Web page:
Tuesday, August 28, 2007

Also Overheard at PAX: Rated-MA Edition

If you're under 13, it's past your bedtime.

Seriously, kid, get outta here.

"My name is Wil Wheaton, and Jack Thompson can suck my balls."
- from the start of his keynote speech (download MP3)

"Any corporate lawyers here can suck it."
- a non-profit lawyer, before asking her question

"How firm do you like your tip?"
- Tycho, sleazing up Gabe's answer to an innocent Photoshop question

"Well, there's no barrier to entry..."
- Gabe, sleazing up his own answer to an innocent art student question

- Tycho & Gabe, having a Kevin Smith moment with the sign language interpreter

One of my favorite things about Penny Arcade is that they don't just use profanity; they are gleefully profane. They celebrate the myriad ways in which language can be made more colorful through the use of metaphor, analogy, or nearly musical sequences of primal vocalizations.

It's not cursing just for the sake of cursing--Tycho, the writer, uses all sorts of words to achieve his desired effect, and the juxtaposition of ten dollar words with drunken-sailor-speak only emphasizes the importance of his choices.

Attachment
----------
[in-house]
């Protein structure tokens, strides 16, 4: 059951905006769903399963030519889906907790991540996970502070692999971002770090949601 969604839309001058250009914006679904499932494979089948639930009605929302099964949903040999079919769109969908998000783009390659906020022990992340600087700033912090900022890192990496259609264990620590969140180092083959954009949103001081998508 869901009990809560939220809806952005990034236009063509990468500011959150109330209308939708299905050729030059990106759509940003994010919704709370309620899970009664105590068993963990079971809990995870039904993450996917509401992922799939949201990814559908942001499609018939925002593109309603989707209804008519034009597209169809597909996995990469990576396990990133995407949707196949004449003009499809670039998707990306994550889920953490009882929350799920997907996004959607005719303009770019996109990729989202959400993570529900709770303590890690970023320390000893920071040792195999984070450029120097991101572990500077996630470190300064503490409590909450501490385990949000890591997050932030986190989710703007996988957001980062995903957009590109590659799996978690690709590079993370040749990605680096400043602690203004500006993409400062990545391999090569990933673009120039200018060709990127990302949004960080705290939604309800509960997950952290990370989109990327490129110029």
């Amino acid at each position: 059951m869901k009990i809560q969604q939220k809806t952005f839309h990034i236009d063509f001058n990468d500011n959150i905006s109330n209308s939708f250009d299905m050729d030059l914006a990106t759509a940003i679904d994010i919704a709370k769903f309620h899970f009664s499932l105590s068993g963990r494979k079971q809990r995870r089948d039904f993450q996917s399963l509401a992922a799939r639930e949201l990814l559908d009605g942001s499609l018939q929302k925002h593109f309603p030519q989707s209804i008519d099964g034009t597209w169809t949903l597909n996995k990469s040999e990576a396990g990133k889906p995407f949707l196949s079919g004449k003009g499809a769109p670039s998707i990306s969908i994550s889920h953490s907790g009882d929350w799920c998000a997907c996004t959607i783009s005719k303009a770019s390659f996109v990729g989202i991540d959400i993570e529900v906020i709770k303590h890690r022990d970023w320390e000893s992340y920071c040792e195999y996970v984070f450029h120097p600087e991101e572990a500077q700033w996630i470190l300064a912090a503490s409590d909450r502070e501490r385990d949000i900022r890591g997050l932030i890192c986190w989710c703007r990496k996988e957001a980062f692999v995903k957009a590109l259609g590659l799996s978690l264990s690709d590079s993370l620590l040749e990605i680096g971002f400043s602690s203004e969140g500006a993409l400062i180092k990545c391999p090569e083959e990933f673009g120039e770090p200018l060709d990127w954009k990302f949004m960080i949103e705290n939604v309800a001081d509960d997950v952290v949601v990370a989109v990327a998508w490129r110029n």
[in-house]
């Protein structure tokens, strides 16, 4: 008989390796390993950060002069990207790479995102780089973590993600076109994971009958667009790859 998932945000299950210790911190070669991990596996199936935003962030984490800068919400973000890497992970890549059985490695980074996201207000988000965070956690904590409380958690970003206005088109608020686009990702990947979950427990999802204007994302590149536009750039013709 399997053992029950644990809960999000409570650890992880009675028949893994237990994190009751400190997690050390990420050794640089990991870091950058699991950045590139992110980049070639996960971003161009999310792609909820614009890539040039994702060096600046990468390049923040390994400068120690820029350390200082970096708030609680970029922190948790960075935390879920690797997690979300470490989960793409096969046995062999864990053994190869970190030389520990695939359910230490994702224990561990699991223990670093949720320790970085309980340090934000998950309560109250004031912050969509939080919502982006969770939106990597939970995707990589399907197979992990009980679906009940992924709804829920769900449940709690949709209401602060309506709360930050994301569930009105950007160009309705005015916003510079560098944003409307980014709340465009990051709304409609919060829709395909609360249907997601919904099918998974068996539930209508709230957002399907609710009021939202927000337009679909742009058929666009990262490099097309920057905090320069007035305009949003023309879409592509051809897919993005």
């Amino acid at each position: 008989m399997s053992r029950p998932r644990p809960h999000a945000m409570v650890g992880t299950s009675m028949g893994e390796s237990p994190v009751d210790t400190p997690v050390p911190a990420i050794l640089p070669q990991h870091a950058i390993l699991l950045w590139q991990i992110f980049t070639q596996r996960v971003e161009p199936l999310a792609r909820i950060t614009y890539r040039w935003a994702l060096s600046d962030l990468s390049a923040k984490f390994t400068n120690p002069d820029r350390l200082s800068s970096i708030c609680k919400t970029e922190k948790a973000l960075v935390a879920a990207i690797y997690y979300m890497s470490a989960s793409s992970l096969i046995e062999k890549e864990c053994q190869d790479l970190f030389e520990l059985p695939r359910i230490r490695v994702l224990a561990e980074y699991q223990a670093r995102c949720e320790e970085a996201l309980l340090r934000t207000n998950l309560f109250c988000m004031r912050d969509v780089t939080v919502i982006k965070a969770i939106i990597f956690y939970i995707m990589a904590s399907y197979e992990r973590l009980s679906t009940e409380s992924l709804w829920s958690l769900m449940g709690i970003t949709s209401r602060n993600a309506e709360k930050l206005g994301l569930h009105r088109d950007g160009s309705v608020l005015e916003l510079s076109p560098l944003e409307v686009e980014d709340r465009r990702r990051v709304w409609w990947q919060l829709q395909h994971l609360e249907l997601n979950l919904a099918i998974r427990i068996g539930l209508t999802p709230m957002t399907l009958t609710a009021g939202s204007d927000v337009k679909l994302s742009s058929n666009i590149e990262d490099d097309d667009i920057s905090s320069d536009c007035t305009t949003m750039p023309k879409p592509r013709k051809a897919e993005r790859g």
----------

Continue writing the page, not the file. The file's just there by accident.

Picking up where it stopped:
Is a game bad?
Is it shit (but not "the shit")?
Is it shitty?
Is it so godawful that it ruptures the very fabric of space and time with the sheer overpowering force of its mediocrity?

These, dear reader, are important distinctions.

Sunday, August 26, 2007

Overheard at PAX

"This is the new E3."
- an attendee coming out of the exhibition hall

"Have you had breakfast? You look hungry!"
- the barker at the "Win Your Weight in Ramen" merchant booth

"They think they're going to be playing Karaoke Revolution. That's certainly what we told them."
- Gabe & Tycho, introducing Round 4 of the Omegathon

- Jonathan Coulton, ad-libbing at a crucial narrative juncture during his performance of "Creepy Doll"

"There are a lot of DSes here, huh?"
- Jonathan Coulton, after witnessing a swaying sea of glowing cell-phone and handheld console screens during "Baby Got Back"

"See, now you're just a johnny-come-lately."
- Tycho & Gabe, denying the second request for photos on stage during a Q&A panel

"You can't say Bioshock."